The Office of the Auditor General's investigations into the work of the public authorities to combat social dumping in connection with public sector procurement (Document 3:14 (2015–2016)) and into the efforts of the public authorities to combat working environment crime (Document 3:15 (2015–2016)) were submitted to the Storting on 21 June.
The expansion of the EU and the Schengen Area has resulted in a sharp rise in the number of workers offering services in Norway. These developments have also resulted in increasingly serious cases of working environment crime — a problem that the Storting has ordered public authorities to do more to combat. Social dumping is one of the major challenges in working life. We risk ending up with an inferior standard for working environments where criminals can also outcompete lawfully run businesses. The Storting has stressed that the public sector has a particular responsibility to prevent this from happening in connection with its own procurement.
The Office of the Auditor General's investigation into working environment crime shows that the Labour Inspection Authority's inspections are too basic and that the authority makes insufficient use of the courses of action available to it, and that police investigations take too long.
"The Ministry of Labour and Social Affairs, the Labour Inspection Authority, the Ministry of Justice and Public Security and the police must make more effective use of the opportunities for collaboration and action that they have available to them", says Auditor General Per-Kristian Foss.
The conclusion of the investigation into social dumping is that public sector enterprises do not do enough to prevent such dumping in connection with their own procurements. Less than half of the procurements investigated complied with all requirements concerning tendering processes and contract formulation. In 75% of the procurements, there was no follow-up of salary and employment conditions among the suppliers, and less than 60% of the inspections that were carried out could be documented.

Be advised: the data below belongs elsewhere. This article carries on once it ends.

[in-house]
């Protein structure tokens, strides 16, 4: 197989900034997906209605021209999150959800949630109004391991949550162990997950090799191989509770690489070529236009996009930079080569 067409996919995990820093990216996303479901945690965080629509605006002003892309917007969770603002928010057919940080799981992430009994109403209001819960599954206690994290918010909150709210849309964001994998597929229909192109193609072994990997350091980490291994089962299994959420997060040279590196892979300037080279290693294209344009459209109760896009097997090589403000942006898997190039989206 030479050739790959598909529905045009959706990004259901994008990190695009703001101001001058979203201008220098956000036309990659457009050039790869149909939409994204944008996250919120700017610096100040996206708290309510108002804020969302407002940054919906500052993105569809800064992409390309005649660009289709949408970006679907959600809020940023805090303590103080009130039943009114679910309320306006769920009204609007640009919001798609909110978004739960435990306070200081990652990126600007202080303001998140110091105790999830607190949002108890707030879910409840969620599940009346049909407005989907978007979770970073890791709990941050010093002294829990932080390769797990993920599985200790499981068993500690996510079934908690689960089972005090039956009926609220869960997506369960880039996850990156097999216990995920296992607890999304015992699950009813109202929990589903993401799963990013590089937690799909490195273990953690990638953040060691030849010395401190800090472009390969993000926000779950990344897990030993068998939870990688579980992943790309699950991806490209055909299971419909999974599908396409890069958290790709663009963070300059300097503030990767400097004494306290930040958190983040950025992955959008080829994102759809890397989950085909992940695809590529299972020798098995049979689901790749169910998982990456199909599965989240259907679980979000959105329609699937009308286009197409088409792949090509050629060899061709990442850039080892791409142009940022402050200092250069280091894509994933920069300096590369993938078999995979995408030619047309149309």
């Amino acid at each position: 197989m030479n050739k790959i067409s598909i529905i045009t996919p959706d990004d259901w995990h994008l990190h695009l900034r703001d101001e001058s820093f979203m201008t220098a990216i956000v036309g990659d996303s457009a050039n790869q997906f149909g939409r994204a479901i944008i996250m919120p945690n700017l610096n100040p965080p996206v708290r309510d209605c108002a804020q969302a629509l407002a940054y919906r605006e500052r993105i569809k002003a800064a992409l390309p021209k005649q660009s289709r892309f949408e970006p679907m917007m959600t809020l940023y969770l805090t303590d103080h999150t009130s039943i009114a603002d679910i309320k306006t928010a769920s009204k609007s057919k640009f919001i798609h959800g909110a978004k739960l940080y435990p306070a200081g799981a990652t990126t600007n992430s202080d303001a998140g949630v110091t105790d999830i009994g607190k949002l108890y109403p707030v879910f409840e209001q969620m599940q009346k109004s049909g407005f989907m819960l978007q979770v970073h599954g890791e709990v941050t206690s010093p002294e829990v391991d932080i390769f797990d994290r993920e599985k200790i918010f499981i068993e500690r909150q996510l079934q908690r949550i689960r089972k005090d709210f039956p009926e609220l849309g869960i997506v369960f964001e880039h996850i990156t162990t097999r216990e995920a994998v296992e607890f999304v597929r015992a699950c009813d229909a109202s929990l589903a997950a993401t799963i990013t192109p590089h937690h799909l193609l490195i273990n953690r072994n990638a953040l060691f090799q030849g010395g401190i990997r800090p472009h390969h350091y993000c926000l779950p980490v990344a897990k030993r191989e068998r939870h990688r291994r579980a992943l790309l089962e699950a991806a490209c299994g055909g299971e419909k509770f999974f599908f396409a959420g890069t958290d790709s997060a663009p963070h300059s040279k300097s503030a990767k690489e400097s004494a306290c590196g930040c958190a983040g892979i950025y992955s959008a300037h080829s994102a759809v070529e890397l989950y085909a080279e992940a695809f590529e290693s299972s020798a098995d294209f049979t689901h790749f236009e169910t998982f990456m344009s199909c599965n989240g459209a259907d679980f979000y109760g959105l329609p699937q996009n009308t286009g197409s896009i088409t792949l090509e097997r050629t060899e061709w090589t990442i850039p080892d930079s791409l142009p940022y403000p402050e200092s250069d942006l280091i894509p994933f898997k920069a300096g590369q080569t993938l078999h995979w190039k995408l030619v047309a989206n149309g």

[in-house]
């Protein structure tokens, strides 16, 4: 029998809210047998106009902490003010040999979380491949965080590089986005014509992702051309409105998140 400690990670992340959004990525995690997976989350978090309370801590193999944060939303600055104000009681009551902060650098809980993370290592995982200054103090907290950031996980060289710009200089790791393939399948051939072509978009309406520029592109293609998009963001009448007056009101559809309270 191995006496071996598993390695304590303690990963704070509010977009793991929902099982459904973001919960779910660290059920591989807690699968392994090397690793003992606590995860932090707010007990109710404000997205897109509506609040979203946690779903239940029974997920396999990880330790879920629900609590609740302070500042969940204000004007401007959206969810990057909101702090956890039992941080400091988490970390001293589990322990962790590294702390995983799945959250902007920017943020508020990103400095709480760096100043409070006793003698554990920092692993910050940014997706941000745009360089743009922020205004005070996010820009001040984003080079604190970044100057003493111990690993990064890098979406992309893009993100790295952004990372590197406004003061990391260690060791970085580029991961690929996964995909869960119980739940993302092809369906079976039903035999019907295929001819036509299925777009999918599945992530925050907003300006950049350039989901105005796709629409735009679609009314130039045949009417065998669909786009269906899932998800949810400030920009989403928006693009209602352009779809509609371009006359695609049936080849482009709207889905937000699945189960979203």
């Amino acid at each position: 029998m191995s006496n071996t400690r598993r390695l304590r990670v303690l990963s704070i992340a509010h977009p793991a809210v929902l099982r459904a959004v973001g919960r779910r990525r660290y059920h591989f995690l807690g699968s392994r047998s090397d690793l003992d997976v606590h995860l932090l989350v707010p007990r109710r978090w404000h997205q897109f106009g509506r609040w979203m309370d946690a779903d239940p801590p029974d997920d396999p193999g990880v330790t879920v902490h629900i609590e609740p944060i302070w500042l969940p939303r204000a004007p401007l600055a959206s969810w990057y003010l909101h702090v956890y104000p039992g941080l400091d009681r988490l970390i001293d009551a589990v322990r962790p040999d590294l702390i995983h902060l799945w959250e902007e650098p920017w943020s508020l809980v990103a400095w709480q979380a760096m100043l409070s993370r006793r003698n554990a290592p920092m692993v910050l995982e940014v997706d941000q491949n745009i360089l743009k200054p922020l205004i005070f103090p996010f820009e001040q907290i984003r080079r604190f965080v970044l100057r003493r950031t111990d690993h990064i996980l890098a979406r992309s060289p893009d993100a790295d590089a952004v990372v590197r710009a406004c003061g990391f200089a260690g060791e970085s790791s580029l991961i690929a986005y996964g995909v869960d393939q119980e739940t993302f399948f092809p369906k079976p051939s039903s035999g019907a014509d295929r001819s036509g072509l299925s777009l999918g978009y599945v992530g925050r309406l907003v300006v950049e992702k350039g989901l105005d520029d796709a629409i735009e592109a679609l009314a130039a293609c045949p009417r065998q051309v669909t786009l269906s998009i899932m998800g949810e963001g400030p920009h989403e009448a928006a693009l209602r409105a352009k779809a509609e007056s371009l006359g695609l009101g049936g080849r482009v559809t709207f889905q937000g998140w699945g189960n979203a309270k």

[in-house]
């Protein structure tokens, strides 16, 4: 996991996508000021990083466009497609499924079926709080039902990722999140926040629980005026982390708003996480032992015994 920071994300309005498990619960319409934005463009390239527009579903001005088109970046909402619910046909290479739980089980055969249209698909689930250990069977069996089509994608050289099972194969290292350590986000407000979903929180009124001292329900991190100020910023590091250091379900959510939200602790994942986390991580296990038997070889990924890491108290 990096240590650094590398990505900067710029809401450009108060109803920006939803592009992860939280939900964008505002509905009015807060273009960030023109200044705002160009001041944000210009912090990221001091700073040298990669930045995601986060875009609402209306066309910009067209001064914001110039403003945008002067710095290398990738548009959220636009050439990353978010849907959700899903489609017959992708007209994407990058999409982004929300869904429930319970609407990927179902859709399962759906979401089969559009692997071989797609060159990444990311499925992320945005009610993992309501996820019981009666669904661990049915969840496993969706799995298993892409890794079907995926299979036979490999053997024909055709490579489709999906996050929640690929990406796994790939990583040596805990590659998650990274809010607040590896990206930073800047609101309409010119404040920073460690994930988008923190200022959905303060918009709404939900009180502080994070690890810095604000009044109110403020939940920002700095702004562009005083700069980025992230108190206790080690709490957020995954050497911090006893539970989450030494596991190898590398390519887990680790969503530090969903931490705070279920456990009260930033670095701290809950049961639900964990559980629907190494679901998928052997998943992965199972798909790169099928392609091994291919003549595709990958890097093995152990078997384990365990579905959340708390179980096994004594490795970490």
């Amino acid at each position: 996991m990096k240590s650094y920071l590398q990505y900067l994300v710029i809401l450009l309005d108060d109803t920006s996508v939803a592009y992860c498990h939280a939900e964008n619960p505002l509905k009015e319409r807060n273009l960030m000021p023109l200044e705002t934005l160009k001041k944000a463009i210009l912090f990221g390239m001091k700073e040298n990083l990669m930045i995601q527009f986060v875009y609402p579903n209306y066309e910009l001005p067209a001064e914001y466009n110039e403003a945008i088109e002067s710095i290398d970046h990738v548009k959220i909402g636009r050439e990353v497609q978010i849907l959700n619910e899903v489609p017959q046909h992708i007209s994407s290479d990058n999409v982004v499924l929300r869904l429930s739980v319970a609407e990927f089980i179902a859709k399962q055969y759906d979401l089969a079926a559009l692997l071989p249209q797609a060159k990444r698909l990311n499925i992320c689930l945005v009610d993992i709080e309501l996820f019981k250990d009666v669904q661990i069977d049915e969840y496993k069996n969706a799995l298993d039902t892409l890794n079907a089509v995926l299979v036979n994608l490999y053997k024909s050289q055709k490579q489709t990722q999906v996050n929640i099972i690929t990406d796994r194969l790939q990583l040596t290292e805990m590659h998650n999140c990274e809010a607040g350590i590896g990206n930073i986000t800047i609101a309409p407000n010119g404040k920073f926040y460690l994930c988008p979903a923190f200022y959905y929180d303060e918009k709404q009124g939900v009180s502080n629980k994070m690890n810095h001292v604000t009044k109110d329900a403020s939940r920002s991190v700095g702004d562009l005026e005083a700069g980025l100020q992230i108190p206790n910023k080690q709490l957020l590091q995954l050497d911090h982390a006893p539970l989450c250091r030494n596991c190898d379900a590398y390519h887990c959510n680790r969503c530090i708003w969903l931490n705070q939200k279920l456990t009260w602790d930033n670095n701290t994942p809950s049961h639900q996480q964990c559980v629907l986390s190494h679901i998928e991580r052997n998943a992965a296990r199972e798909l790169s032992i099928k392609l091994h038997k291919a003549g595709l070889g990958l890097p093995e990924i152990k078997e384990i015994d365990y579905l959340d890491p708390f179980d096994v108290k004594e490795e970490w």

The Labour Inspection Authority has carried out few inspections on public sector clients, but those that have been carried out have revealed errors and deficiencies in many procurements, particularly in the municipal sector.
"Both government and municipal clients need a better understanding of how they should follow up salary and employment conditions in connection with their own procurements. There is insufficient awareness of the Ministry of Labour and Social Affair's instruments and guidance. The Labour Inspection Authority also generally does not use punitive courses of action against enterprises that fail to comply with the regulations", says Foss.
Working environment crime
The Office of the Auditor General states that inspections carried out to combat social dumping often take place in the form of basic checks on identity cards and employment contracts, while salaries are checked less frequently. Many of the Labour Inspection Authority's inspectors have carried out few inspections aimed at combatting social dumping and require more knowledge.
"There is a risk that the inspections will not be sufficiently thorough to identify criminal activity. It is reprehensible that the Labour Inspection Authority does not possess sufficient competence to combat this", says Auditor General Foss.
Out of almost 18,000 inspections conducted in 2015, 65% resulted in action being taken, primarily in the form of issuing orders. Fines and reports were little used and, where an order for the suspension of commercial activity was imposed as a means of coercion, the cases were rarely followed up.
"Better use must be made of the possible courses of action that are available. Less punitive responses and little follow-up weakens the deterrent effect and reduces the level of respect accorded to the Labour Inspection Authority as a public authority", says Foss.
The Labour Inspection Authority, the Labour and Welfare Administration and the police have improved their collaboration, but the efforts of the police are variable and often relatively limited. In 2015, the police took an average of 237 days to process reported cases, and many cases suffered unexplained delays.
"Increased and improved collaboration between the agencies is expected to result in a rise in the number of reports, but the effect will be weakened if the police's investigations are inadequate and take too long", stresses Foss.